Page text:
If this measure is applied, remember that users will also be prohibited from using passwords saved in the programmer’s jobs.
Method 8: Disable credential caching
One of the functions of Mimikatz is to obtain a hash of the passwords of the system users of the registration branch HKEY_LOCAL_MACHINE \ SECURITY \ Cache, which stores by default the hash of the password of the last 10 records in the system. These hashes are used to authorize users on the system if the domain controller is unavailable.
Network security experts recommend disabling this feature with the activation of the Interactive Login Policy in Computer Configuration -> Windows Settings -> Local Policy -> Security Options, where we must change the value of this parameter to 0.
While these are not all methods to protect a system against the use of tools like Mimikatz, they are some of the most functional network security practices, helping thousands of administrators stop countless attacks on a daily basis.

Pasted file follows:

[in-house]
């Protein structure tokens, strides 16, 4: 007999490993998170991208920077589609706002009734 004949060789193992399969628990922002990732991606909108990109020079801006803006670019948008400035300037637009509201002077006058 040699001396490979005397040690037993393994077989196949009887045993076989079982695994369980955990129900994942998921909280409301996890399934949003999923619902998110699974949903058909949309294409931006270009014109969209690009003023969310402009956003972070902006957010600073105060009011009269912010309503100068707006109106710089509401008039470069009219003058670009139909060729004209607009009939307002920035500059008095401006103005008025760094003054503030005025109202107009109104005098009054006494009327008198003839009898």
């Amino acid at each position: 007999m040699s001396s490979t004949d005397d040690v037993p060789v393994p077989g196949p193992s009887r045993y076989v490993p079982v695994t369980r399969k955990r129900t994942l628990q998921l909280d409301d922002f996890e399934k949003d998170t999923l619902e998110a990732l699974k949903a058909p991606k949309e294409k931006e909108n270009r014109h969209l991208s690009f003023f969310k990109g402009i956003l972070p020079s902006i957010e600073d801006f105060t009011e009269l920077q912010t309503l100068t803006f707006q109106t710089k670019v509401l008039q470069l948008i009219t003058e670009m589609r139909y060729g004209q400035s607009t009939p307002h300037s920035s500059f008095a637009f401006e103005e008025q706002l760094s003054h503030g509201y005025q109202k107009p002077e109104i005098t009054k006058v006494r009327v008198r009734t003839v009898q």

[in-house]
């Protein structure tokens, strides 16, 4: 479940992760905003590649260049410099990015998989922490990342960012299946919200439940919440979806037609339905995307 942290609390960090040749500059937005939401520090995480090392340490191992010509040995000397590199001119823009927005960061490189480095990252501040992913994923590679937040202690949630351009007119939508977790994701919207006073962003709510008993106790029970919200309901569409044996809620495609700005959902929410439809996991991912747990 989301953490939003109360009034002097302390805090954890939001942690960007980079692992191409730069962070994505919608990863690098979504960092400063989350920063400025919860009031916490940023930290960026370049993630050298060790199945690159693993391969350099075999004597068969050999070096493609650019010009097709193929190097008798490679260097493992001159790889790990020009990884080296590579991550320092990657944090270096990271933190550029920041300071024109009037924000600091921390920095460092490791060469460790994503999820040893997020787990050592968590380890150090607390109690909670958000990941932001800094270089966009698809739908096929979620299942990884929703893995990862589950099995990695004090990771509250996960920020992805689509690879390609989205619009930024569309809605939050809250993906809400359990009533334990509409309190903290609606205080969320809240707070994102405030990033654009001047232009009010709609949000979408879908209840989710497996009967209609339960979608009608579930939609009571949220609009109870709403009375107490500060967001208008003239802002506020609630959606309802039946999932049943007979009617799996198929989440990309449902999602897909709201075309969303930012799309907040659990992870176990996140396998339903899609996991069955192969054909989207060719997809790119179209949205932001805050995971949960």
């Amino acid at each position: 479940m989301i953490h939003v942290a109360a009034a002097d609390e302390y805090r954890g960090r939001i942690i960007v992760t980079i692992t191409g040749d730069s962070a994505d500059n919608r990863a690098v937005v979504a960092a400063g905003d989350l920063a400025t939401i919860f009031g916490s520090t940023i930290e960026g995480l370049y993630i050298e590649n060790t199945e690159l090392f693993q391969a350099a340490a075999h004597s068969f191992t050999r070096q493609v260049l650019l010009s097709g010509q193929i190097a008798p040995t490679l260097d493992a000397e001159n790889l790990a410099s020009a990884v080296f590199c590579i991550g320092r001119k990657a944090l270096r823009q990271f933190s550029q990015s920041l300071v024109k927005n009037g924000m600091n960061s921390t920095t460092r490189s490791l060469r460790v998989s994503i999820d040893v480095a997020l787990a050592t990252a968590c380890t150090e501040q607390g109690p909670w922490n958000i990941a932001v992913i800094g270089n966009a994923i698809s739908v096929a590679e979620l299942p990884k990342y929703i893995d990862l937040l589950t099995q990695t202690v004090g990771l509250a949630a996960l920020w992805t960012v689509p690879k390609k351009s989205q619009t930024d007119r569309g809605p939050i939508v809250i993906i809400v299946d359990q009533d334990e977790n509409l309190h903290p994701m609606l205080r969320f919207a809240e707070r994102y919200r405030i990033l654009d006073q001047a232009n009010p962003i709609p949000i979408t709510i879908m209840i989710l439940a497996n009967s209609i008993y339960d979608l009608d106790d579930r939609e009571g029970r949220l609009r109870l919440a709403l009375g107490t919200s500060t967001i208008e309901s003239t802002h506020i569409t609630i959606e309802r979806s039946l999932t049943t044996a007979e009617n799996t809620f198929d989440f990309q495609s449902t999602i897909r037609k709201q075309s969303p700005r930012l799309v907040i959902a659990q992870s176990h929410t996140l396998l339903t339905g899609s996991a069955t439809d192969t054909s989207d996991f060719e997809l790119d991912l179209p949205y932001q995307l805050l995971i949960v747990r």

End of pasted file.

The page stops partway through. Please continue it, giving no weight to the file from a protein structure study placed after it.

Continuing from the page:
To learn more about information security risks, malware variants, vulnerabilities and information technologies, feel free to access the International Institute of Cyber Security (IICS) websites.
He is a well-known expert in mobile security and malware analysis. He studied Computer Science at NYU and started working as a cyber security analyst in 2003. He is actively working as an anti-malware expert. He also worked for security companies like Kaspersky Lab. His everyday job includes researching about new malware and cyber security incidents. Also he has deep level of knowledge in mobile security and mobile vulnerabilities.